The last two hormones to look at are leptin and ghrelin. Leptin is important according to (Learney, 2014)as it is an anorexigenic hormone that controls energy intake and energy expenditure which is the fine balance of maintaining a healthy weight or becoming under or over weight. Anorexigenic hormones cause the loss of appetite, where as orexigenic hormones increase appetite. (Learney, 2014)continues on to state that obesity is not brought about due to poor nutritional choices and lack of will power but due to compounding genetic and environmental factors. It has been suggested that leptin is correlated to the set point theory whereby according to (Weinsier et al., 2000)the body has a homeostatic feedback system for controlling adipose tissue. The homeostatic feedback system include a mechanism to make us more or less wasteful in our energy expenditure, meaning we could down-regulate our resting metabolic rate and burn less energy to regain weight lost. (Learney, 2014)confirms this by stating that once an individual loses adipose tissue, the level of leptin correspondently goes down as well. (Romaniello & Bornstein, 2013)states leptin influences other hormones that regulate the metabolism, such as the thyroid hormones T3 and T4. When leptin levels are high so too are the production of T3 and T4, allowing us to reduce adipose tissue. When leptin levels are low, so too are the thyroid hormones. Ghrelin, also known as the hunger hormone, share the same brain cells as leptin according to (Learney, 2014). Ghrelin is a fast acting hormone that appears to play a role in initiating eating. According to (Romaniello & Bornstein, 2013), ghrelin not only initiates hunger but is also secreted by it, meaning when your stomach starts producing ghrelin we start to feel hungry and when we are hungry ghrelin is secreted. (Learney, 2014)states ghrelin is inversely related to bodyweight, ghrelin levels will increase to make you hungry when weight loss is initiated.

 

When looking at (Swinburn & Egger, 2004)‘runaway weight gain train’ model we can see how hormones would fit into the dieting cycle as the diet we choose to follow will have a direct impact on our hormones, which in turn has an impact on how we process and store the energy.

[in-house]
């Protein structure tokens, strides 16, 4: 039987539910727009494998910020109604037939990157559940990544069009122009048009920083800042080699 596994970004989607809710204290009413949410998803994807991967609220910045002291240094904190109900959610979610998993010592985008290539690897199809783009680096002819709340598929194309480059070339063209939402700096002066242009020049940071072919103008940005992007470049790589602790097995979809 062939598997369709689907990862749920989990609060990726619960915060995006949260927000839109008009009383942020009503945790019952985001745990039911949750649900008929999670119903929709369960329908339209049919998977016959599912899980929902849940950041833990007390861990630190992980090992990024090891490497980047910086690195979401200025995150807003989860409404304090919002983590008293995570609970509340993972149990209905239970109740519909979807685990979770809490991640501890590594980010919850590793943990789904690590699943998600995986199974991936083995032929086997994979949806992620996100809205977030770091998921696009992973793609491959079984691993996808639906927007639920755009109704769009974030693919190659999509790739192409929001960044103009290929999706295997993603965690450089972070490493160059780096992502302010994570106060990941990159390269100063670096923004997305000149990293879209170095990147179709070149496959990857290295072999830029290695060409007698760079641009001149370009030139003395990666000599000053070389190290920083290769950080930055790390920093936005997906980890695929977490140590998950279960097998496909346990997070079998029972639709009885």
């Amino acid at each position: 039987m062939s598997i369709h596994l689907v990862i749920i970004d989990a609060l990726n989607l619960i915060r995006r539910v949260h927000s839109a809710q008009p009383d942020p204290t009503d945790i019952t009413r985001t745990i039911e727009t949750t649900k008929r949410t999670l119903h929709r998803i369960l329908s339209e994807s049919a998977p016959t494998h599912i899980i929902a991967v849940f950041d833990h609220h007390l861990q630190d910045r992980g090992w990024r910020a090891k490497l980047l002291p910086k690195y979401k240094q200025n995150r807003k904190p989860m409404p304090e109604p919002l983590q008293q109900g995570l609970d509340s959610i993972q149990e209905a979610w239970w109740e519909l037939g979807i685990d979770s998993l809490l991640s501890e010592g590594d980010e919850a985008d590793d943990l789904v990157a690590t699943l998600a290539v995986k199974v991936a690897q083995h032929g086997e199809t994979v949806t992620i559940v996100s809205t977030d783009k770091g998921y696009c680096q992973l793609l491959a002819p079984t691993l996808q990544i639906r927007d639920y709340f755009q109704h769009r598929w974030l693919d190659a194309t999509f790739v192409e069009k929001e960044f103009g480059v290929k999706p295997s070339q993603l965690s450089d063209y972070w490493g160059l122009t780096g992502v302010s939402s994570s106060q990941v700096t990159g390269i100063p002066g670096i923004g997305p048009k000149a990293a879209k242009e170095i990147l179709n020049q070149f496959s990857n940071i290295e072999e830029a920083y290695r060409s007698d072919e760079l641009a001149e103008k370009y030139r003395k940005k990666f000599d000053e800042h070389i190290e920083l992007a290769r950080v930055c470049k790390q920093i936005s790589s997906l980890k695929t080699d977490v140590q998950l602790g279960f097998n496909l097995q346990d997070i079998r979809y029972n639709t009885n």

The last wheel of the ‘runaway weight gain train’ (Swinburn & Egger, 2004)is the low socioeconomic status cycle. It is suggested that in developed countries your socioeconomic status is strongly associated with obesity. This relationship seems to cross over to obesity reducing job opportunities, lowering education, and social exclusion. (R. Puhl & Brownell, 2001)argues that there aren’t any systematic reviews of scientific evidence that overweight individuals receive poor grades, have less job opportunities and that it is mainly storytelling. (R. Puhl & Brownell, 2001)does suggest there is evidence that obese employees may have a lower wage to their average weight counterparts. Stereotypes such as overweight employees being lazy, having a lack of discipline, being less competent, having a poor attendance, and being poor role model are some of the reasons for the wage penalty of obese employees.  From statistics a more recent article (R. M. Puhl & King, 2013)it shows obese women earn 6% less than healthy weight women, and obese men earn 3% less than their non-obese counterpart. It has been estimated that for women, every one-unit point increase on the Body Mass Index score is associated with a 1.83% drop in hourly wage. It is reported by (R. M. Puhl & King, 2013)that this trend has been documented across all race and gender groups with the exception of African American men and women.

 

(Swinburn & Egger, 2004)suggests a lower wage would reduce the range of healthy food choices that would be available, which links with the diet cycle, and less recreational activities would be available, which links to the movement inertia and mechanical dysfunction cycles. The idea of poor quality food and less exercise would contribute to the obesegenic environment.

The low socioeconomic status in relation to education would also increase the weight gain cycle. According to (R. M. Puhl & King, 2013)obese students encounter negative stereotypes with the perception that they have poorer social, reasoning, physical and cooperation skills than non-overweight students. These negative stereotypes may limit the educational opportunities for obese students and have an impact on their future jobs and wages, which creates a vicious cycle for that student and their future family. According to (R. M. Puhl & King, 2013)there is a relationship between poor school performance and body weight index. There are still more studies needed to be done into this to see to what extent weight stigma contributes to the educational outcomes.

 

Low socioeconomic status according to (Swinburn & Egger, 2004)is associated with higher cortisol levels, which as (Romaniello & Bornstein, 2013)mentioned the higher your cortisol levels the more adipose tissue you will hold, causing comfort eating which results in even more weight gain and continuing the ‘runaway weight gain train’.